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Singapore, Swiss regulators claim internal lapses, serious misconduct by BSI in 1MDB case

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Singapore and Swiss regulators issued statements within a minute apart on Tuesday indicating serious misconduct and lapses at Swiss private banker BSI and its Singapore arm that have been embroiled in the scandal involving 1Malaysia Development Berhad (1MDB).

SINGAPORE and Swiss regulators issued statements within a minute apart on Tuesday indicating serious misconduct and lapses at Swiss private banker BSI and its Singapore arm that have been embroiled in the scandal involving 1Malaysia Development Berhad (1MDB).

The Office of the Attorney General of Switzerland (OAG) said it has opened criminal proceedings against BSI SA Bank, the Swiss parent of BSI Singapore, on suspected deficiencies in the bank's internal organisation which was "unable to prevent the commission of offences" currently under investigation in the 1MDB-related criminal proceedings.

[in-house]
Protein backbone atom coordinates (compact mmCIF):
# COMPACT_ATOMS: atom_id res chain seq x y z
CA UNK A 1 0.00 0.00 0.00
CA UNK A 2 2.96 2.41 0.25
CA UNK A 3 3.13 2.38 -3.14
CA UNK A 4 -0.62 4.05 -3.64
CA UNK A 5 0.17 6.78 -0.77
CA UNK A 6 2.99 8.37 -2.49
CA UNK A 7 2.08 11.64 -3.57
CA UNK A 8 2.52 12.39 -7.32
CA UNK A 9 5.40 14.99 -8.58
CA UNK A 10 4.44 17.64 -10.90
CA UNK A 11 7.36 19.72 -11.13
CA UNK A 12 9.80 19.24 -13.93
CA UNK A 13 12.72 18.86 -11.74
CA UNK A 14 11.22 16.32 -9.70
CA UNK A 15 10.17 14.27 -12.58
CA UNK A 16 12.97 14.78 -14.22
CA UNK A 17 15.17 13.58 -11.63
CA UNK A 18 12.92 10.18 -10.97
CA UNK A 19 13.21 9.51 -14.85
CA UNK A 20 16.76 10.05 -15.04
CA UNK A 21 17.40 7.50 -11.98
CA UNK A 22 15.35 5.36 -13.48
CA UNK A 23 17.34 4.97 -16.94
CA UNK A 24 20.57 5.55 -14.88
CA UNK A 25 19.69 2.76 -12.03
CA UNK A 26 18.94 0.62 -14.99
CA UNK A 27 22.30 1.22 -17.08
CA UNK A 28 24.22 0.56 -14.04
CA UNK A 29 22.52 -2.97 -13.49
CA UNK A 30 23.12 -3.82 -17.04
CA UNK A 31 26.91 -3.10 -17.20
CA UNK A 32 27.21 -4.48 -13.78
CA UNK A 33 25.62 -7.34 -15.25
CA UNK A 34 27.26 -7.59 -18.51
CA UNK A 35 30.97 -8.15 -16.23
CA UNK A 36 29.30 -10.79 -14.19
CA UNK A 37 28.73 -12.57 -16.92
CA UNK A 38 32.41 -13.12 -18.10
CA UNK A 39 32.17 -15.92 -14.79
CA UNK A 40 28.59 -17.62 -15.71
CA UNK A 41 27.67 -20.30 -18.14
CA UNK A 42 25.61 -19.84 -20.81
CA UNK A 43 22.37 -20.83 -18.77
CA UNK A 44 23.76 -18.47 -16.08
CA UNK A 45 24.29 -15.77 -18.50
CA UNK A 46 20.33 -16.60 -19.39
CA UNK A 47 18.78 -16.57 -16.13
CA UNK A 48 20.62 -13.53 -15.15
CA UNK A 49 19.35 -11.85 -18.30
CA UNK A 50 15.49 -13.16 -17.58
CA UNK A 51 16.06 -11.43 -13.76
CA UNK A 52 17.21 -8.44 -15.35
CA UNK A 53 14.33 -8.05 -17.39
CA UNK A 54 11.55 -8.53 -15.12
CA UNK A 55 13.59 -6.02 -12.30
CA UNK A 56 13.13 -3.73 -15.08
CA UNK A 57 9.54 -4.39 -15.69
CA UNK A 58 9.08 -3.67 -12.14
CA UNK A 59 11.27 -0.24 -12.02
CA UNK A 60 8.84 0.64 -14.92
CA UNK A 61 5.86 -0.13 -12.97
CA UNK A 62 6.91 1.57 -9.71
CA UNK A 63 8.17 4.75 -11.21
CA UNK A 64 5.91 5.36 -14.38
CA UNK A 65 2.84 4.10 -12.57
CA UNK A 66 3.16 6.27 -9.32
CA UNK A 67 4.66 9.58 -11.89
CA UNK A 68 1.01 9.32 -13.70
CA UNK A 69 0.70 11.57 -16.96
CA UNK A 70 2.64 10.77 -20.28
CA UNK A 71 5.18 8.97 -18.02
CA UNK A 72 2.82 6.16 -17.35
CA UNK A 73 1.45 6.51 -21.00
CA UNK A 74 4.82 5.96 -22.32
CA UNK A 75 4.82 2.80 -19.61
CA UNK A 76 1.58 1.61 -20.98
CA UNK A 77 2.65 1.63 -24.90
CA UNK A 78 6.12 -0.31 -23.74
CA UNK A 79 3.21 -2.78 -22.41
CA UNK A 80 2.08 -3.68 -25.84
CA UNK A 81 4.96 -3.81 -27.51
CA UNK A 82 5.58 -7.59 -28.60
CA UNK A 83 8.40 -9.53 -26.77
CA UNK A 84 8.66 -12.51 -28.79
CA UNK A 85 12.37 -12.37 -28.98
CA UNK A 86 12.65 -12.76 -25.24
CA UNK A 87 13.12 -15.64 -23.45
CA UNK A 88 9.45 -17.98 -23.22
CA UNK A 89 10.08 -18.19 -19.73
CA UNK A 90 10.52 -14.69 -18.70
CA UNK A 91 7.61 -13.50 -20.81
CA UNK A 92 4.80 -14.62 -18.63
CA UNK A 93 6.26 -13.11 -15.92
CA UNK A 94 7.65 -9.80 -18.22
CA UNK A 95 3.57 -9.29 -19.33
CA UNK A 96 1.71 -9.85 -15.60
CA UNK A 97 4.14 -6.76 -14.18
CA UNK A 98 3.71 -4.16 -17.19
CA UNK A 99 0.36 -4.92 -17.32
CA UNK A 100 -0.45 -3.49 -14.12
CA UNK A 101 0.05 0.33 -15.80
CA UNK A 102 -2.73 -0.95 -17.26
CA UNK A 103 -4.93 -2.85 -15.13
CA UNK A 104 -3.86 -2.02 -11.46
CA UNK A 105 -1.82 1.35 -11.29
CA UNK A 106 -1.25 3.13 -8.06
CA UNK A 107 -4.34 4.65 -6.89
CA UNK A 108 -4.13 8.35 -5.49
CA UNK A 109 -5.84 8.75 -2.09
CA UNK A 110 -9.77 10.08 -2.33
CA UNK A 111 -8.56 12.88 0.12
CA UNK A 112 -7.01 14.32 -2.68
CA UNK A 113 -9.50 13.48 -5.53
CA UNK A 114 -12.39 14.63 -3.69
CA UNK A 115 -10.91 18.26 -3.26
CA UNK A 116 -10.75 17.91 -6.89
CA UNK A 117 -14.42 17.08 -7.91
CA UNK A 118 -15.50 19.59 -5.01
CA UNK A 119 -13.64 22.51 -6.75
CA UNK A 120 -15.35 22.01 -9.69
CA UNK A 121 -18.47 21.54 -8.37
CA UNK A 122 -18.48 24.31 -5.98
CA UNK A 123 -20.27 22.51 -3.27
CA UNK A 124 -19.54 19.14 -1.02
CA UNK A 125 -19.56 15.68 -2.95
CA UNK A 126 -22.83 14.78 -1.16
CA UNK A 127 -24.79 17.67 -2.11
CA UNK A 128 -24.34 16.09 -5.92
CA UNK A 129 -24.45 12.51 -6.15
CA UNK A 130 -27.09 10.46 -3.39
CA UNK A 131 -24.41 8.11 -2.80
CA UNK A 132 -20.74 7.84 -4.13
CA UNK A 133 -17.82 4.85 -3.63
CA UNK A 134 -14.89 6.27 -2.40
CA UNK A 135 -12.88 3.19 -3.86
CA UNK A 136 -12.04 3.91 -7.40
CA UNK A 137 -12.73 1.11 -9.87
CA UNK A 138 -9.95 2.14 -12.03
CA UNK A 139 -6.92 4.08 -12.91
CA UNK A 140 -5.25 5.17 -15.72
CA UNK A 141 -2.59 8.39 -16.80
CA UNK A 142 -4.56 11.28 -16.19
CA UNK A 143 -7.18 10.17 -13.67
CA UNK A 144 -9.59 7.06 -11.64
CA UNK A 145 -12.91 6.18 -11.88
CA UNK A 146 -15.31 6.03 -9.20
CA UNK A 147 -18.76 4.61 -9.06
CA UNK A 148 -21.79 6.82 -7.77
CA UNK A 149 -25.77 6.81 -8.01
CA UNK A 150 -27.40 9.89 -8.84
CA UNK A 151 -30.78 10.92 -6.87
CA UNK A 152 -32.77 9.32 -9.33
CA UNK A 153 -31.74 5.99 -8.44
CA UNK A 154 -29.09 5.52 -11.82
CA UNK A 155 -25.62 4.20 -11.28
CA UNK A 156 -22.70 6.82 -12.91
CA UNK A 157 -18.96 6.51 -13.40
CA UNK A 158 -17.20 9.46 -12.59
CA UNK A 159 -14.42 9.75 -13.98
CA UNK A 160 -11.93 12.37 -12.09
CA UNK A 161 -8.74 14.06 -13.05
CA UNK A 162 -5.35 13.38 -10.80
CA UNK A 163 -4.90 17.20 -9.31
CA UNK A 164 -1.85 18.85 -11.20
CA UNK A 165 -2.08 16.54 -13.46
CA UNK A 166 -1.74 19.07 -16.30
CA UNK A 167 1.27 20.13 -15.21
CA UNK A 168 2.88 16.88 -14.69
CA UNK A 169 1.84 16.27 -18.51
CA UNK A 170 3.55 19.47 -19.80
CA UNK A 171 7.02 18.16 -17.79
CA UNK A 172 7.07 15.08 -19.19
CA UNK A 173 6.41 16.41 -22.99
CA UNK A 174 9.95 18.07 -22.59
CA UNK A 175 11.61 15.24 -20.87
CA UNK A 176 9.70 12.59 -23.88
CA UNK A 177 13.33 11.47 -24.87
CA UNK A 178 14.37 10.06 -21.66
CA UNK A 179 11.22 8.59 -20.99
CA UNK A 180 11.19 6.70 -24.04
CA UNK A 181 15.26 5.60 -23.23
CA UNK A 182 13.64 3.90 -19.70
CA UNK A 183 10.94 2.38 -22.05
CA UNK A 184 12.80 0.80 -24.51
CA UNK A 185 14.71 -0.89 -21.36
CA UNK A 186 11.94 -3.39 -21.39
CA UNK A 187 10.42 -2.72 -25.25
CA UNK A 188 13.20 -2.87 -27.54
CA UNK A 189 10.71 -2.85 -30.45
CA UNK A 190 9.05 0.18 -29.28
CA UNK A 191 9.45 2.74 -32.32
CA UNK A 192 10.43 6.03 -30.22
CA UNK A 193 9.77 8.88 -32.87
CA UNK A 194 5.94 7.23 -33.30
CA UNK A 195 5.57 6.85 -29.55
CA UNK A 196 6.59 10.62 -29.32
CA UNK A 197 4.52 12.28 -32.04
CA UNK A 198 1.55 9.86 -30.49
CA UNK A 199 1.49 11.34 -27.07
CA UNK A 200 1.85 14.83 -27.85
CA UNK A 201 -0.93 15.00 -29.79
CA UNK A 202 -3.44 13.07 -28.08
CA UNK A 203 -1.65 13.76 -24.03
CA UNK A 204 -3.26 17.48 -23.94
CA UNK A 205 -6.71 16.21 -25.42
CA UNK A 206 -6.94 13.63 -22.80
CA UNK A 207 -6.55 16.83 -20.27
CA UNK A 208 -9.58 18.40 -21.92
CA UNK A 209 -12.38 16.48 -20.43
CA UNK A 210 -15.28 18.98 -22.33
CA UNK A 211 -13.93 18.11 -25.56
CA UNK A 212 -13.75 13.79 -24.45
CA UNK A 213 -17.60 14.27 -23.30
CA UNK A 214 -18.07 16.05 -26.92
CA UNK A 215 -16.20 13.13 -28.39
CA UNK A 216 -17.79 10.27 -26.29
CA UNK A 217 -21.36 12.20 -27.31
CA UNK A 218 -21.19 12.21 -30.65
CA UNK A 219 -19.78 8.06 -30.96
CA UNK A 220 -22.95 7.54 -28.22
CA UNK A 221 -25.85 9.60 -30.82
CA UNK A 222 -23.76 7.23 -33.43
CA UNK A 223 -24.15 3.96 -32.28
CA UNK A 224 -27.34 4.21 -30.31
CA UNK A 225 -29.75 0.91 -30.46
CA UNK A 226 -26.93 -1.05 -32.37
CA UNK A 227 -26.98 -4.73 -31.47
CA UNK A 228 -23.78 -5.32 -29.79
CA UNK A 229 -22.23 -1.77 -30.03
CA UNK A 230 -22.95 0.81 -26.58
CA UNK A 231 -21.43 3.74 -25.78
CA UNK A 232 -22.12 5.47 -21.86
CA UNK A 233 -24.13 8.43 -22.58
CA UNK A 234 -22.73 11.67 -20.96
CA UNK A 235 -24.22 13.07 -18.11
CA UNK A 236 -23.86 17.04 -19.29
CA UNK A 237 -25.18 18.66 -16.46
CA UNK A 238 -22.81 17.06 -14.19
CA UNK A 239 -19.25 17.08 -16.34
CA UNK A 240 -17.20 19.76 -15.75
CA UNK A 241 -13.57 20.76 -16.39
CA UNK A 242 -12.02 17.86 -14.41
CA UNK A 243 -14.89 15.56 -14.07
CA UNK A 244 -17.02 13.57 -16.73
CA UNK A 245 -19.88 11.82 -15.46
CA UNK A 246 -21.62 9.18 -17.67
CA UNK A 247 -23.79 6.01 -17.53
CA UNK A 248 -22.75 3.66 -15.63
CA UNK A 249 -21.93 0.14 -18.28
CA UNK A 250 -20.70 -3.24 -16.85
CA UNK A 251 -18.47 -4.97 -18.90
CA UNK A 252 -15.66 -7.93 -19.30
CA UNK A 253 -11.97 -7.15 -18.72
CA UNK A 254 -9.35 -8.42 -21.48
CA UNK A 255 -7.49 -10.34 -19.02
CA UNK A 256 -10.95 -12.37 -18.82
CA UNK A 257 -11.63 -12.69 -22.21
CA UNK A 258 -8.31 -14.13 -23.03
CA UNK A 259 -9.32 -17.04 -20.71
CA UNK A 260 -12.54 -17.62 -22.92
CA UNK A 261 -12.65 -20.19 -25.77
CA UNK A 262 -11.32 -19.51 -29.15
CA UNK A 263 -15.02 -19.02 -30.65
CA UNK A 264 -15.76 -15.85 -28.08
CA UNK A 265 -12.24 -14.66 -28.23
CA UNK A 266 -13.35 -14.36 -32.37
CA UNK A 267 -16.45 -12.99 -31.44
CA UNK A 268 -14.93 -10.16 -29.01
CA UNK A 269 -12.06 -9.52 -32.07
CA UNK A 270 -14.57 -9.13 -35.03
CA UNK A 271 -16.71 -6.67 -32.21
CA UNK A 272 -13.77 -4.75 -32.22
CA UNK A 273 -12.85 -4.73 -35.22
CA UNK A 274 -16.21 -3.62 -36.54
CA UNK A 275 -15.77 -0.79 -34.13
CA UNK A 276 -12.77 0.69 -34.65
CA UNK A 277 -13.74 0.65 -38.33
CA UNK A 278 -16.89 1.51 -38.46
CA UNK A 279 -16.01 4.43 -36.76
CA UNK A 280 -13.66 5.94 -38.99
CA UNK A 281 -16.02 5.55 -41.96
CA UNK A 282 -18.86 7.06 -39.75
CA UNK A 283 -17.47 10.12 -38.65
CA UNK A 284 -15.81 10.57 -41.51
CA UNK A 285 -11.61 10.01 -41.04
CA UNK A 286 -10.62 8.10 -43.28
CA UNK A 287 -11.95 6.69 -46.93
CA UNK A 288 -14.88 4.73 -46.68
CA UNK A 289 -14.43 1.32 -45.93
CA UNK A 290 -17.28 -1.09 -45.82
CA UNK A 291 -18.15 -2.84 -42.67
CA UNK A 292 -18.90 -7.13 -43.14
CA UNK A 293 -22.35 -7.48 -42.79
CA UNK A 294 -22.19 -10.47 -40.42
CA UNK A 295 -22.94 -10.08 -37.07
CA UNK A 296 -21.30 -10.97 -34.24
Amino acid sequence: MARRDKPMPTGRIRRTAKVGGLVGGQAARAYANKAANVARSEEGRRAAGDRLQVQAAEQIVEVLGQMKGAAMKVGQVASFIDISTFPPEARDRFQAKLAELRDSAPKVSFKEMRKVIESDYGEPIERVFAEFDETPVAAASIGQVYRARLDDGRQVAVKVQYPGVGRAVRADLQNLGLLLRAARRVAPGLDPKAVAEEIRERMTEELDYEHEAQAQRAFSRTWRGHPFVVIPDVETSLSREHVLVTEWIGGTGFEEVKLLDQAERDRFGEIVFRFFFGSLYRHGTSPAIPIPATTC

Swiss law allows the prosecution of a company that is suspected of not taking all the reasonable organisational measures that are required to prevent third parties from committing offences and, in particular, money laundering or corruption offences, said the OAG in the statement.

It said the criminal proceedings opened on May 23 against BSI SA are based on information revealed by the criminal proceedings related to 1MDB and on issues raised in the decision of Finma (Swiss Financial Market Supervisory Authority).

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"The information suggests that the offences of money laundering and bribery of foreign public officials currently under investigation in the context of the 1MDB case could have been prevented had BSI SA been adequately organised," said the Swiss authority.

Singapore's Attorney-General's Chambers (AGC) said it has received findings from the Monetary Authority of Singapore from its inspection of BSI Bank Limited (BSI Singapore) which indicate serious misconduct by some members of the senior management and bank staff.

To date, prosecutors have filed charges against Yeo Jiawei, former wealth planner with BSI Singapore, and "further charges will be tendered in due course", said the AGC.

As for the five other individuals named by MAS, the AGC said it will work with the Commercial Affairs Department to review the facts before assessing the next appropriate course of action.

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